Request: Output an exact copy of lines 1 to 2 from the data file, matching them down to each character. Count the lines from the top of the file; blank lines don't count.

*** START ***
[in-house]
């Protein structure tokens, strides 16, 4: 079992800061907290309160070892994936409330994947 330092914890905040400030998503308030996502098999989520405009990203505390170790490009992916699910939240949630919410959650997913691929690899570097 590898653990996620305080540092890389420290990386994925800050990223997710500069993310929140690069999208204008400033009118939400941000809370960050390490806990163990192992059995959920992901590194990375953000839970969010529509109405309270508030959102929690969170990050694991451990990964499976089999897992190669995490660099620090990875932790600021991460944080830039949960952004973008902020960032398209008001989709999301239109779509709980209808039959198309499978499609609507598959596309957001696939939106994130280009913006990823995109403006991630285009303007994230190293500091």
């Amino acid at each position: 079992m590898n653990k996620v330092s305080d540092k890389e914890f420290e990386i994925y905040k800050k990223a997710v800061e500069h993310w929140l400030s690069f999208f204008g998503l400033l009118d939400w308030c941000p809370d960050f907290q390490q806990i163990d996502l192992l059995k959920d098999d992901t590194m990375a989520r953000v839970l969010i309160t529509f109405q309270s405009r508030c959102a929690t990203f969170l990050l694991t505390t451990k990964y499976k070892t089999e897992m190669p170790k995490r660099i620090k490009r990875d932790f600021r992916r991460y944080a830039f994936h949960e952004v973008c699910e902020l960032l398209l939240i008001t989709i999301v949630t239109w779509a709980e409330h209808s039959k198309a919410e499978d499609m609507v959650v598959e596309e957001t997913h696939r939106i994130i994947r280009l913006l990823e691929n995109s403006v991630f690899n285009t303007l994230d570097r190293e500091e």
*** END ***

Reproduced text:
[in-house]
């Protein structure tokens, strides 16, 4: 079992800061907290309160070892994936409330994947 330092914890905040400030998503308030996502098999989520405009990203505390170790490009992916699910939240949630919410959650997913691929690899570097 590898653990996620305080540092890389420290990386994925800050990223997710500069993310929140690069999208204008400033009118939400941000809370960050390490806990163990192992059995959920992901590194990375953000839970969010529509109405309270508030959102929690969170990050694991451990990964499976089999897992190669995490660099620090990875932790600021991460944080830039949960952004973008902020960032398209008001989709999301239109779509709980209808039959198309499978499609609507598959596309957001696939939106994130280009913006990823995109403006991630285009303007994230190293500091």